On Chocolate Roses or Why Asian Dramas Are The Worst

February 14, 2014

In high school I had a crush on a girl.

She was funny and bubbly and outgoing. I was serious and self-deprecating and reclusive. Perfect match.

15-year-old Sean had no idea how the whole dating thing worked (likewise 25 year-old Sean has no idea how the whole dating thing works), but he did know from Asian dramas that the best way to ask someone out is not to just -- you know, ask them out -- but instead to do something romantic that implies your affection, so that without anyone saying anything you'll both end up on the same page and in a long-lasting relationship until Asian drama disease, etc. etc.

So Valentine's Day came.

And my school had a chocolate rose fundraiser.

And chocolate roses are something romantic for sure.

So instead of buying an Uncrustable after algebra I put my $1.50 down and bought a chocolate rose, hiding it in my backpack until after school.

I'm not sure how but we ended up alone. The lights were down low as the school day had long ended. The sun filtered through classroom windows as the faint hum of our busted heating system lingered in the distance.

We walked down the hall in silence. I stopped periodically to adjust my cargo pants as my Discman was weighing them down. My heart was beating out of my chest. What if she said no? What if the rose melted and she was like 'Gross, what is that?' What if she was lactose intolerant and couldn't eat chocolate?

My ears grew hot. I had to just do it. No words. Just pass it to her. That's all I had to do. She will know what it means. She will see it, and we will make eye contact, and we will smile at each other, and then we will walk down this hallway hand in hand. That's how it works in Asian TV shows.

I had to do it now.

"Hey," I said abruptly. I tried to play it cool. "I have something for you."

I fumbled with my backpack zipper. My heart was about to burst through my throat. I dug in and managed to produce...the chocolate rose.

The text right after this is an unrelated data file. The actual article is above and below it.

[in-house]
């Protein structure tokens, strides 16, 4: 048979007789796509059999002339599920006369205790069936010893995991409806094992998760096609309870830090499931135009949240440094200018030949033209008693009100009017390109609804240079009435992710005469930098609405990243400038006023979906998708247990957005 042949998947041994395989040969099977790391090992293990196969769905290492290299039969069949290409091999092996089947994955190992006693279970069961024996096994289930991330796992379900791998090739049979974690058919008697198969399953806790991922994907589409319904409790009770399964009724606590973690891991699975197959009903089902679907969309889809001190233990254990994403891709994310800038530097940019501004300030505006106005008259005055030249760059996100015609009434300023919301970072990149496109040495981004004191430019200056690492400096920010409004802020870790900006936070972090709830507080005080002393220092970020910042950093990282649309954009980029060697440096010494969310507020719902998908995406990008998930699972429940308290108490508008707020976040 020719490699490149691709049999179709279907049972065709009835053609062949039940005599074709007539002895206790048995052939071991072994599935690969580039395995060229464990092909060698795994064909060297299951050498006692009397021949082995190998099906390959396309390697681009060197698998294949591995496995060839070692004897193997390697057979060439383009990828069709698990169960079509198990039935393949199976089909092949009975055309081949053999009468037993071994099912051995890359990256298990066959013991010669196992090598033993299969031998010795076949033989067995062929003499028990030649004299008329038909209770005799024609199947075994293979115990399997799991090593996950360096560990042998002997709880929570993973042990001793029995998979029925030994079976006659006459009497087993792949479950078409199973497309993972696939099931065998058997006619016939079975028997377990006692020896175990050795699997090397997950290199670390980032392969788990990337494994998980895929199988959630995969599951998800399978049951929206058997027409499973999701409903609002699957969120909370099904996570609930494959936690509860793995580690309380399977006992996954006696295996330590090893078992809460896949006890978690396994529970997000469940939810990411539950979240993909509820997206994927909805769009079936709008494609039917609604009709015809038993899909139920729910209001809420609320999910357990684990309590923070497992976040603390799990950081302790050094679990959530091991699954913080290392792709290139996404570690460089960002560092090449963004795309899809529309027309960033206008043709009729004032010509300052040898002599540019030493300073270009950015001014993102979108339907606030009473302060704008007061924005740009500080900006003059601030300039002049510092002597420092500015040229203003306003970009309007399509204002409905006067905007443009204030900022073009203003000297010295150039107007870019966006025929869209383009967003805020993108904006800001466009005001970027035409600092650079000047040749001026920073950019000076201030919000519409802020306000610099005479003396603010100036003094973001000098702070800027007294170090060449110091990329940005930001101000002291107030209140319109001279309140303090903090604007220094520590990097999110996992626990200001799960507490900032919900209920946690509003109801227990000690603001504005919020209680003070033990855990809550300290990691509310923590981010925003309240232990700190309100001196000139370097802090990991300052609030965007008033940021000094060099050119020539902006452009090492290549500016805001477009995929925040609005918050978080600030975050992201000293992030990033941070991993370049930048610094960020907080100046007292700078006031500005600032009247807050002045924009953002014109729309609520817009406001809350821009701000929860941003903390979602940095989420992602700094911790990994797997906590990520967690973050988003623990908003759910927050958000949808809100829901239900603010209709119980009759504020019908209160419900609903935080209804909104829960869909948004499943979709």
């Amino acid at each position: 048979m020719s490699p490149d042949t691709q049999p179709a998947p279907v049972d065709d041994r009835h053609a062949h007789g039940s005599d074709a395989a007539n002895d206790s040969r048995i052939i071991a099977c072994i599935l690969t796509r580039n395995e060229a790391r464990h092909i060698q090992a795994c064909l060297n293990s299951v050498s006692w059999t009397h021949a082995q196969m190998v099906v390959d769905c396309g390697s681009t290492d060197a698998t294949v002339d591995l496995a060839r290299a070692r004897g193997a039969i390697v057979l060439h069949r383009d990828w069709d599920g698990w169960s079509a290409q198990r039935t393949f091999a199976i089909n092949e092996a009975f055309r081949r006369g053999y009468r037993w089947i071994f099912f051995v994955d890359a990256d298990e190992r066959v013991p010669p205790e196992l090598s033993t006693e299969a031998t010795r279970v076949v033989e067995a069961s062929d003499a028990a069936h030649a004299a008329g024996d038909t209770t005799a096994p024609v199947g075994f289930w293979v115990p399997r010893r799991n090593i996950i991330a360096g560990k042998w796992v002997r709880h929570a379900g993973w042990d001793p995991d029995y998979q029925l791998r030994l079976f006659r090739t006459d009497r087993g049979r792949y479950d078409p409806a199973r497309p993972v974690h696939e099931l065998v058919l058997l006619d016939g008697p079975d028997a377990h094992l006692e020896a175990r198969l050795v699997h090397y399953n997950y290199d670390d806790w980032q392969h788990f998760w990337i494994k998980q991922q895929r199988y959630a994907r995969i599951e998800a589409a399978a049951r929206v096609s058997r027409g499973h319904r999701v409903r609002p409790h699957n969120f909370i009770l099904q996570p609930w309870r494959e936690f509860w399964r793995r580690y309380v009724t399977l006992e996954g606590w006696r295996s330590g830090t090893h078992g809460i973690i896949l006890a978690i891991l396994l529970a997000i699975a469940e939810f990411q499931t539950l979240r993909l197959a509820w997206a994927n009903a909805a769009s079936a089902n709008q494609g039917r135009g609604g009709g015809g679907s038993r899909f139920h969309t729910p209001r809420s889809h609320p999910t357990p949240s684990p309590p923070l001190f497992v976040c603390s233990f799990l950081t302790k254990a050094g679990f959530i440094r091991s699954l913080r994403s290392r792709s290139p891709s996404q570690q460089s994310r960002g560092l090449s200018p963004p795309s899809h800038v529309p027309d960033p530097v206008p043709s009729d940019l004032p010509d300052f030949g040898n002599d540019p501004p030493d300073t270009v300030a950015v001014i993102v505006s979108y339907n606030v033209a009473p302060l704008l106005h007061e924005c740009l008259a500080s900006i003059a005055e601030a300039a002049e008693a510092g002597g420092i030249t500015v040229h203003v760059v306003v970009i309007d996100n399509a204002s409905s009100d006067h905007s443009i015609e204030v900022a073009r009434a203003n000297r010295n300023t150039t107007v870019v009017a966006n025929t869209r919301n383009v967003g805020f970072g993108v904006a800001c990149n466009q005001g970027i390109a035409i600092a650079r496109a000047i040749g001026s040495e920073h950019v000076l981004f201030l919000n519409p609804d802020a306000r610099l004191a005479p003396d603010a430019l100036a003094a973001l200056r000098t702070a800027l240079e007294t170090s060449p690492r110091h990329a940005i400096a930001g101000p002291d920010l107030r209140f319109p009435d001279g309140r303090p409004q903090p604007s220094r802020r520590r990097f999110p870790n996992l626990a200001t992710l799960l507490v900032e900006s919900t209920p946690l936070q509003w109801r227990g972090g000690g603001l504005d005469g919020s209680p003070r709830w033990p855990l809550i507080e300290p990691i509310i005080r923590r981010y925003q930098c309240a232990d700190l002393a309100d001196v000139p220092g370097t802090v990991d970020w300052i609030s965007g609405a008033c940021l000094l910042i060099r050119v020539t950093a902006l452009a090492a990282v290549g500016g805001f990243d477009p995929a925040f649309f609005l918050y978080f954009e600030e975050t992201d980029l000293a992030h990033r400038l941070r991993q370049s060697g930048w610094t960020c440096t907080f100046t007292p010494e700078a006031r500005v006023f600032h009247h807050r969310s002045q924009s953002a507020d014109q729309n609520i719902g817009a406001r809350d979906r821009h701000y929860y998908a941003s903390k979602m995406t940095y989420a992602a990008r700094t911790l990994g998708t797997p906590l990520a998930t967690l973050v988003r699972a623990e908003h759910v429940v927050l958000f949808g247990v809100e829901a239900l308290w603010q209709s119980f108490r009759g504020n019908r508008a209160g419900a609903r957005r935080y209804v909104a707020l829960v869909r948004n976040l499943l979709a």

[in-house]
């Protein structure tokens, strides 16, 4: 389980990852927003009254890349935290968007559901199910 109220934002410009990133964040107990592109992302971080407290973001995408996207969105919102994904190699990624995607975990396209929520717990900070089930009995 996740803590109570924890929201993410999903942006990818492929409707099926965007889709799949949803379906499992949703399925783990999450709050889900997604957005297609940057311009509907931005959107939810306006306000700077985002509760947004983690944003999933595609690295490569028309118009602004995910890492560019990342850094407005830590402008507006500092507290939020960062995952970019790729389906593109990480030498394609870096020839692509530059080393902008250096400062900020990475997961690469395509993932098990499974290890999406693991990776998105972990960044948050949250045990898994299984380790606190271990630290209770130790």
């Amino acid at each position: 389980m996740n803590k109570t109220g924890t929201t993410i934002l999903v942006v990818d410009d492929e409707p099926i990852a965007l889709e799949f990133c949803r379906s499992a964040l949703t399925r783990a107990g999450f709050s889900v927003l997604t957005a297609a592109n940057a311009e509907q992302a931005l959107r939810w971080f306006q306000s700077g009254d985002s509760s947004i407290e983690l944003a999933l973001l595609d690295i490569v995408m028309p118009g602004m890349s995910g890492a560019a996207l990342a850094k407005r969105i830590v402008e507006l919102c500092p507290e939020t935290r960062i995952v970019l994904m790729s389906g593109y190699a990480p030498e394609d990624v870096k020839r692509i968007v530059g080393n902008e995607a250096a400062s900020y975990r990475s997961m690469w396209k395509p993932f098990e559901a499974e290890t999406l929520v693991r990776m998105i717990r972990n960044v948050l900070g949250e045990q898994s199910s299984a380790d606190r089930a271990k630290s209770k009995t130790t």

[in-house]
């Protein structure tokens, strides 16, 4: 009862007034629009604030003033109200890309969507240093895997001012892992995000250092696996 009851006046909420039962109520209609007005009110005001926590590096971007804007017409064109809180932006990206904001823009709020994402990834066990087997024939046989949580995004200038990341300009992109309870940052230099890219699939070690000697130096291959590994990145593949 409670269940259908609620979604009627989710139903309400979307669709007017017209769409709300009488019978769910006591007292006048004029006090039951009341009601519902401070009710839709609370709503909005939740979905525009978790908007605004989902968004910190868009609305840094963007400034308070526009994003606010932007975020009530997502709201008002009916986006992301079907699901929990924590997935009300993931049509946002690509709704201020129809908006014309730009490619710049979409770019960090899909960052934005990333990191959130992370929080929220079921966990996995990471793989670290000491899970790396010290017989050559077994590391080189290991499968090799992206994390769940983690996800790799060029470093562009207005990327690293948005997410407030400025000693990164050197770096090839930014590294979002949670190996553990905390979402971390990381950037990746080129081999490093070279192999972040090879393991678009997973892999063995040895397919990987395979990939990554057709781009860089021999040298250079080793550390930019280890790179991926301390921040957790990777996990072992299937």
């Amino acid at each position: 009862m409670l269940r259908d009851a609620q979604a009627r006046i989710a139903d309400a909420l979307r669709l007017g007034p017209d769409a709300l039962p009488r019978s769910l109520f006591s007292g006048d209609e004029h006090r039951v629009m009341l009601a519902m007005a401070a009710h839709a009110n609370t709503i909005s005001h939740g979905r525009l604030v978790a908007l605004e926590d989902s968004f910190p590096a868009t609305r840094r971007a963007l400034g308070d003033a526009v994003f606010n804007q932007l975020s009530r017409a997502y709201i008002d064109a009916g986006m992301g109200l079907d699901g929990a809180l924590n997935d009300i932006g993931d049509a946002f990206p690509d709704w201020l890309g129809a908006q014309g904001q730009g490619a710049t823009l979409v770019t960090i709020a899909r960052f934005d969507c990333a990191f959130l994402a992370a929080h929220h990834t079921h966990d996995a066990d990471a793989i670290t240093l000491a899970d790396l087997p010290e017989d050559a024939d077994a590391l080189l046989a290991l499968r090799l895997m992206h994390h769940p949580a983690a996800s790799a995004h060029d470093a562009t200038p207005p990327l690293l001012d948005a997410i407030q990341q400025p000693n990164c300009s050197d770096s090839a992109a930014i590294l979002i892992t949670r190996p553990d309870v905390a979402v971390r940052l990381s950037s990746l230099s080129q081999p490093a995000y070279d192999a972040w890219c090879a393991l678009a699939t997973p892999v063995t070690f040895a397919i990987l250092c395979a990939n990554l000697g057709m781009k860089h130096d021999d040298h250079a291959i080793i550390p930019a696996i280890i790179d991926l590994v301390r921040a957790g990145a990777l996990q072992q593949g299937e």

I looked at her. She looked at me. I handed her the rose, giving her a knowing glance that this was the moment that would change sophomore year forever. Knowing that this was the story we would tell our friends. Knowing that perhaps yes, this could be something that lasts a lifetime. Maybe even until college.

She took the rose in her hand, examining it. The hallway seemed to glow brighter as I prepared for her glance to meet mine in the weird public school lighting. Her eyes traveled from the rose...she took a breath....looked at me....and....

...was like "OH COOL! THANKS SEAN!" then gave me a big hug and kept walking.

It was another two or three minutes before I realized I should probably say something like, you know, "Hey I like you" but by that point she was already halfway through the rose. We got to the end of the hallway and, wiping chocolate from her mouth, she issued a loud "THANKS FOR THE ROSE! SEE YA TMRW" then threw away the wrapper and waved goodbye.

And then we both went home. To our own homes.

There are two lessons to be learned here.

a) Asian dramas are the worst

b) If you like someone, just ask them out.





This post is modified from the original,
which appeared on the author's Facebook page on 2/14/14. 

[Editor's note: This post is modified from the original, which appeared on the author's Facebook page on 2/14/14.] 



Sean Miura

Sean Miura is a Los Angeles-based writer and performer.  He is the producer/lead curator of Los Angeles Little Tokyo's Tuesday Night Cafe, a project of Tuesday Night Project.  Sean was crowned Mr. Hyphen 2013 and currently works in many spaces as a community organizer in Little Tokyo and beyond.